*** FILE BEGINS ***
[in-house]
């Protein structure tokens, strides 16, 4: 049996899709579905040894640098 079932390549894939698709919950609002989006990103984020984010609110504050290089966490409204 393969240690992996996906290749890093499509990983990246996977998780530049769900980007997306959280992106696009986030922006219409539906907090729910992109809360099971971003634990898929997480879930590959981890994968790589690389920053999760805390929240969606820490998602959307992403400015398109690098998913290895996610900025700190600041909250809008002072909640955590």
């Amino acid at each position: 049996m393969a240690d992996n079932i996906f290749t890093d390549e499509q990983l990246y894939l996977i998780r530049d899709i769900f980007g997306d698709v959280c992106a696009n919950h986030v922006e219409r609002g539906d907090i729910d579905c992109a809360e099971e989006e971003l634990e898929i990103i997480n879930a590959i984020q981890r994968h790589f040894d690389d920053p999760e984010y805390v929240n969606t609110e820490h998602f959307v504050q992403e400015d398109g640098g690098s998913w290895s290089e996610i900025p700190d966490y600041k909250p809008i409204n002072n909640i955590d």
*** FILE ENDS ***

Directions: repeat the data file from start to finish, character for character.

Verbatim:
[in-house]
């Protein structure tokens, strides 16, 4: 049996899709579905040894640098 079932390549894939698709919950609002989006990103984020984010609110504050290089966490409204 393969240690992996996906290749890093499509990983990246996977998780530049769900980007997306959280992106696009986030922006219409539906907090729910992109809360099971971003634990898929997480879930590959981890994968790589690389920053999760805390929240969606820490998602959307992403400015398109690098998913290895996610900025700190600041909250809008002072909640955590």
């Amino acid at each position: 049996m393969a240690d992996n079932i996906f290749t890093d390549e499509q990983l990246y894939l996977i998780r530049d899709i769900f980007g997306d698709v959280c992106a696009n919950h986030v922006e219409r609002g539906d907090i729910d579905c992109a809360e099971e989006e971003l634990e898929i990103i997480n879930a590959i984020q981890r994968h790589f040894d690389d920053p999760e984010y805390v929240n969606t609110e820490h998602f959307v504050q992403e400015d398109g640098g690098s998913w290895s290089e996610i900025p700190d966490y600041k909250p809008i409204n002072n909640i955590d």